We then walked through the town and its back streets. We were in the commercial part of Chichicastenango and I was very interested in the many dusty stores trading in large sacks of corn- there were so many colours and varieties on sale. I didn’t hear much Spanish spoken around the town, and I assumed the language we heard was K'iche.
All the indigenous tribes we visited in both Chiapas (Mexico) and this part of Guatemala had retained their sense of distinct identity, probably largely because of their rural isolation.
We eventually walked back to our minibus to continue our journey to Antigua. Chichicastenango was an interesting experience. While I don’t know if Chichicastenango’s reputation of being home to one of the most spectacular and traditional markets in the Americas is valid, I thought it was an interesting market to visit.
I’d started to feel a bit unwell on the drive into Antigua, but I wrote it off as tiredness due to not sleeping well at the homestay. And it was so lovely to enter the city limits of Antigua again that I tried to ignore the warning signs that all wasn’t well. The joy of recognition hit us as we got closer to the areas we’d got to know so well on our last visit. We were back at Posada Los Bucaros in Antigua (the original hotel this time, not the overflow building we were allocated to last time), and it was really good to be back.
It occurred to me that we must have been getting
used to altitude, as Antigua (at 1500m) was the lowest elevation we’d been at since San Cristobal (at 2000m). I’d fallen in love with Antigua on our first visit here just over three weeks ago, and that feeling was totally confirmed on the return trip. It was lovely to be back in a beautiful city with its old world narrow cobbled streets, tree-shaded parks, local markets and old colonial architecture.
We had two days in Antigua before moving onto the third leg of our trip in Mexico City. We’d initially decided to climb Volcan Pacaya, but wisely decided to skip that activity and spend the afternoon revisiting favourite places, and then use our last day to buy souvenirs and see anything we’d missed on our first stay.
We’d started thinking of the next part of our journey too, and a vital part of that preparation was getting our clothes washed. We were down to only one clean outfit each… so while Andrew went off to get our laundry done, I had a quick nap to get rid of what I thought was travel tiredness.
In between the routines we both have for getting ourselves organised, I posted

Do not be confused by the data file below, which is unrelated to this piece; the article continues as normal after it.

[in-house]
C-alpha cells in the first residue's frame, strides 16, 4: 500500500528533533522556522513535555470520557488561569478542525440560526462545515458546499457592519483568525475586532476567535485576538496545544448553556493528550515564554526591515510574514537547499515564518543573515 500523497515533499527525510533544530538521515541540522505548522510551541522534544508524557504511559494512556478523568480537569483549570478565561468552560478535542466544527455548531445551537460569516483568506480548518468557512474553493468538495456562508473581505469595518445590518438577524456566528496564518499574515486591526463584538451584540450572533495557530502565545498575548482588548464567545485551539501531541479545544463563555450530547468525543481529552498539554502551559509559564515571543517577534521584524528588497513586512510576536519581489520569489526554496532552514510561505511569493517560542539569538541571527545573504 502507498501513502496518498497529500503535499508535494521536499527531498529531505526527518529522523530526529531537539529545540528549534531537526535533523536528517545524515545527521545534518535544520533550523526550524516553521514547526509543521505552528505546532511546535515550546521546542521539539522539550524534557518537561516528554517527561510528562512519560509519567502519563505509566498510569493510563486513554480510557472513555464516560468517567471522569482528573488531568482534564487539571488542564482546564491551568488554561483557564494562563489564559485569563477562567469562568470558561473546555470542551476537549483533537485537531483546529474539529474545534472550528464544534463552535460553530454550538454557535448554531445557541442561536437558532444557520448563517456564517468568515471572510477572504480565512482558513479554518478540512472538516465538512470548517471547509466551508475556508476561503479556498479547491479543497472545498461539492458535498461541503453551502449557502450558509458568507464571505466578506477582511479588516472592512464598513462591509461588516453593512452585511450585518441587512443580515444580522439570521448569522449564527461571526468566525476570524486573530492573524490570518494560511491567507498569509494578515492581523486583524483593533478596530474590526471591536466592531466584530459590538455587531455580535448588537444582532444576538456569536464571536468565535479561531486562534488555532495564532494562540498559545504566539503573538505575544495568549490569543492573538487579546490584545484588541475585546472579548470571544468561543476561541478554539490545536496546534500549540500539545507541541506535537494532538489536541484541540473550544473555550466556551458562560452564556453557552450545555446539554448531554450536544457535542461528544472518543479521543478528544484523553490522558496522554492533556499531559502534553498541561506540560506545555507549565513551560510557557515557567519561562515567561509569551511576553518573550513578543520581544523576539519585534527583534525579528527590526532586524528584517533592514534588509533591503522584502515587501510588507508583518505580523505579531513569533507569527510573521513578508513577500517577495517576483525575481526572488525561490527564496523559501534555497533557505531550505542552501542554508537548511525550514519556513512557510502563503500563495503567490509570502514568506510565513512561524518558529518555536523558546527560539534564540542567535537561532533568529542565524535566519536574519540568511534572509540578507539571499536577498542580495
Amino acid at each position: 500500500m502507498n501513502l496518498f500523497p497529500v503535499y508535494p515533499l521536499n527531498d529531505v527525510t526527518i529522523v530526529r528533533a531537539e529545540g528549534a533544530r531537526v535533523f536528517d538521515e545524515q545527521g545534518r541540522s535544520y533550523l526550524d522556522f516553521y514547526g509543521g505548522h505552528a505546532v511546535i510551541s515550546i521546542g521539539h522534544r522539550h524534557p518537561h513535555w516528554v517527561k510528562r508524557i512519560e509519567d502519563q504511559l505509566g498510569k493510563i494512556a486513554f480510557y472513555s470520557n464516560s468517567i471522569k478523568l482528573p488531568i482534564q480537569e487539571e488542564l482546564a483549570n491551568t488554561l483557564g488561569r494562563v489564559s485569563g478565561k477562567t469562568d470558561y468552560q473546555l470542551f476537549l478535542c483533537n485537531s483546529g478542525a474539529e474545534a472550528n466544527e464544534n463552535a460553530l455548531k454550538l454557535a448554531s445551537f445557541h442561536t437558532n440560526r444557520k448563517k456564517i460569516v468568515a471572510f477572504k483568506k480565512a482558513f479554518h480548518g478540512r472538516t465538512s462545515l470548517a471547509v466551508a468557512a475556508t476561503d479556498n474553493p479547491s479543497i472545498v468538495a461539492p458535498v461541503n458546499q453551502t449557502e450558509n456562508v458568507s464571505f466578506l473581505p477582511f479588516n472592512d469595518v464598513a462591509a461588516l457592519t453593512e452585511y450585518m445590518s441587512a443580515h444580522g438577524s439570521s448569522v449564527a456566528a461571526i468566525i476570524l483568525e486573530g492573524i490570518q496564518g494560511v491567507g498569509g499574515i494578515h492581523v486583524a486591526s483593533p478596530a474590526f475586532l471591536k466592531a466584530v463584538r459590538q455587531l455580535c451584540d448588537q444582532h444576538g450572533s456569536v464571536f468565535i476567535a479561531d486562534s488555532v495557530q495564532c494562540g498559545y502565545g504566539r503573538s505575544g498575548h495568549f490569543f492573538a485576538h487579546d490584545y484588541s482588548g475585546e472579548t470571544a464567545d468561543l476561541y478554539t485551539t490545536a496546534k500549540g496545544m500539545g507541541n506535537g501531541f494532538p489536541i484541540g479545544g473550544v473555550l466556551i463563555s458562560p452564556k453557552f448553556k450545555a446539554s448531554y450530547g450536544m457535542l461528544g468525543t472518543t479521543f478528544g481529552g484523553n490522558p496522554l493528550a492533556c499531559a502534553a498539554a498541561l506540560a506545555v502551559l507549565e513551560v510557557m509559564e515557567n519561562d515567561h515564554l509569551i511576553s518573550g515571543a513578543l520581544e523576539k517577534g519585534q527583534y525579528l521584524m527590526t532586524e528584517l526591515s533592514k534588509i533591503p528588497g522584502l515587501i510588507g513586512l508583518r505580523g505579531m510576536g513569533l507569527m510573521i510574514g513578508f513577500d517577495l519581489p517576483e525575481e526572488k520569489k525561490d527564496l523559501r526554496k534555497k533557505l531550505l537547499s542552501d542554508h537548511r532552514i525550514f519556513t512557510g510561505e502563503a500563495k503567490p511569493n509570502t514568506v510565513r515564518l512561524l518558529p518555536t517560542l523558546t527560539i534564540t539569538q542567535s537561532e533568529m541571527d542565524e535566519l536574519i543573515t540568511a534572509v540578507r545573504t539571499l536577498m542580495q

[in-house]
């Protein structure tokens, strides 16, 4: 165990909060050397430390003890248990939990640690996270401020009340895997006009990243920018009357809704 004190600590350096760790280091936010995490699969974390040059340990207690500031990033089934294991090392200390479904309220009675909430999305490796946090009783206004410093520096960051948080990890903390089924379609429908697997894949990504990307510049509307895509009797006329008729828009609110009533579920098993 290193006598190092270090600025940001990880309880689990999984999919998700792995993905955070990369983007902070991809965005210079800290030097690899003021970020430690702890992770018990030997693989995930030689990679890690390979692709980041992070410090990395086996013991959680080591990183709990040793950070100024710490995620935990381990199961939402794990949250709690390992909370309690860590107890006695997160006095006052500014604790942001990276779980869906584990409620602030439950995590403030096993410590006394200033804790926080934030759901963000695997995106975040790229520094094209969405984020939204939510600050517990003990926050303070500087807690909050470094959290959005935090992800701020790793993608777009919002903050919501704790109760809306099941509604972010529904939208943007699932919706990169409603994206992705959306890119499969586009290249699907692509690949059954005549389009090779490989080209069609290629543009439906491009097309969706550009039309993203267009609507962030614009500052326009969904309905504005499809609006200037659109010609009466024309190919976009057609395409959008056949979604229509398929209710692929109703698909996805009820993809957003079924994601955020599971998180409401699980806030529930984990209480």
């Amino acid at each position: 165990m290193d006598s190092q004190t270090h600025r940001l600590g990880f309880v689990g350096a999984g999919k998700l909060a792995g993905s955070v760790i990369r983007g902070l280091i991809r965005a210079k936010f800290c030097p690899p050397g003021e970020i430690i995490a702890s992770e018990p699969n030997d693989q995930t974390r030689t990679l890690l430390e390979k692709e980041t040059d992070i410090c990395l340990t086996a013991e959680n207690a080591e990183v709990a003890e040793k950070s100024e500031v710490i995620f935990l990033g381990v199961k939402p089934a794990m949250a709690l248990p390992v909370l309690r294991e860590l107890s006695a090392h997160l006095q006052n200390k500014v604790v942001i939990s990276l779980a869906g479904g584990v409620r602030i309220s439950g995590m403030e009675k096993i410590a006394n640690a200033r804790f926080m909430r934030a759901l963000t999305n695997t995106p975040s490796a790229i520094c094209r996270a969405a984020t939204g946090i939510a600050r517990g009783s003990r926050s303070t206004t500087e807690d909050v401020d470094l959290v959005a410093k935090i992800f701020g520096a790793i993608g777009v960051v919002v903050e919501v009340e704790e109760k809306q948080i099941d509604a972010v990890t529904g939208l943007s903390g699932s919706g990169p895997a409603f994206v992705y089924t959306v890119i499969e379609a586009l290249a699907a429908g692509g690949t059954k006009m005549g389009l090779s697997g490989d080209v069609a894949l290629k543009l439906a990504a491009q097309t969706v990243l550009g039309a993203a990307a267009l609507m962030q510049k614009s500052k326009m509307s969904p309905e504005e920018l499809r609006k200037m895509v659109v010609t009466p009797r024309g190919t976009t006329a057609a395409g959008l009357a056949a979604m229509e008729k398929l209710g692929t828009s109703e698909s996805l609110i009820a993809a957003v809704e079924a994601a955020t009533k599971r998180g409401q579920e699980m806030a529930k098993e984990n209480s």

our Chichen Itza blog which we’d edited and picked photos for while travelling on our long minibus trips. Our plan to keep on top of blog posts (by publishing each blog within five days of experiencing a place) was most certainly starting to slip. However, we were at least still managing to keep on top of our writing. 😊
We spent the rest of the afternoon and early evening out walking. We started at Iglesia La Merced, but we couldn’t go in as there was a wedding in progress, so we walked past all the stalls that had set up around the church and on to Arco de Santa Catalina. I just loved the squat little yellow arch and spent time taking more photos of it, even though it was a hazy afternoon and Volcan Agua wasn’t very clear in the distance.
We then made our way to Parque Central. It was a Saturday and full of local families and tourists enjoying the park, with live music and food vendors. We were happy to see the beautiful fountain was full of water and in operation, as it had been undergoing cleaning and restoration the last time we were
here. The slightly risque mermaid fountain was eye catching. I’d heard a tale that the fountain was in honour of the indigenous women who acted as wet nurses to Spanish children, but given the original fountain was constructed in 1738, I doubt they were designing anything in honour of indigenous people back then.
We walked around the whole park and listened to music. By now it was dusk, so we walked back to the arch to take some photos with its lights on. We stumbled upon the bride and groom from the wedding at La Merced posing near the arch, so of course we stopped and took some photos for my ‘weddings around the world album’. 😊